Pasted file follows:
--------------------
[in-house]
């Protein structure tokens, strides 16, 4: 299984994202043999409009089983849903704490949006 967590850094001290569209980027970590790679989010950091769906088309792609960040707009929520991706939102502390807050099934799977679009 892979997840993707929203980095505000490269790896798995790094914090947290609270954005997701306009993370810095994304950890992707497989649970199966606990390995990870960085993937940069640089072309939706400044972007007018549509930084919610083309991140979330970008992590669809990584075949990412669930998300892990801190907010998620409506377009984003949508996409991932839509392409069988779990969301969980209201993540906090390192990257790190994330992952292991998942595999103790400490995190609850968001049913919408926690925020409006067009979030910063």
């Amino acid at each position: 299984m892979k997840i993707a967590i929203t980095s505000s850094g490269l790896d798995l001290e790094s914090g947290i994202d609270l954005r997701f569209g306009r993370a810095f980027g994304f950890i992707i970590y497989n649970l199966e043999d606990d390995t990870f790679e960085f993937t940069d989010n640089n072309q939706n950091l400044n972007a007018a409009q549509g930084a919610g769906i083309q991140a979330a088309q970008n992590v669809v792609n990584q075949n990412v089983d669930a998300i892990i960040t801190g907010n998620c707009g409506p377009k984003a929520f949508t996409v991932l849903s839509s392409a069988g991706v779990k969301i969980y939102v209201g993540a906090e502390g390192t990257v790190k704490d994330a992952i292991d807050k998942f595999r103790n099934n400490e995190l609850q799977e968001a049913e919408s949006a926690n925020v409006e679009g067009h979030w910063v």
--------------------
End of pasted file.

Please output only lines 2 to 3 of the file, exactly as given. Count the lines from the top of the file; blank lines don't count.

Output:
């Protein structure tokens, strides 16, 4: 299984994202043999409009089983849903704490949006 967590850094001290569209980027970590790679989010950091769906088309792609960040707009929520991706939102502390807050099934799977679009 892979997840993707929203980095505000490269790896798995790094914090947290609270954005997701306009993370810095994304950890992707497989649970199966606990390995990870960085993937940069640089072309939706400044972007007018549509930084919610083309991140979330970008992590669809990584075949990412669930998300892990801190907010998620409506377009984003949508996409991932839509392409069988779990969301969980209201993540906090390192990257790190994330992952292991998942595999103790400490995190609850968001049913919408926690925020409006067009979030910063």
């Amino acid at each position: 299984m892979k997840i993707a967590i929203t980095s505000s850094g490269l790896d798995l001290e790094s914090g947290i994202d609270l954005r997701f569209g306009r993370a810095f980027g994304f950890i992707i970590y497989n649970l199966e043999d606990d390995t990870f790679e960085f993937t940069d989010n640089n072309q939706n950091l400044n972007a007018a409009q549509g930084a919610g769906i083309q991140a979330a088309q970008n992590v669809v792609n990584q075949n990412v089983d669930a998300i892990i960040t801190g907010n998620c707009g409506p377009k984003a929520f949508t996409v991932l849903s839509s392409a069988g991706v779990k969301i969980y939102v209201g993540a906090e502390g390192t990257v790190k704490d994330a992952i292991d807050k998942f595999r103790n099934n400490e995190l609850q799977e968001a049913e919408s949006a926690n925020v409006e679009g067009h979030w910063v």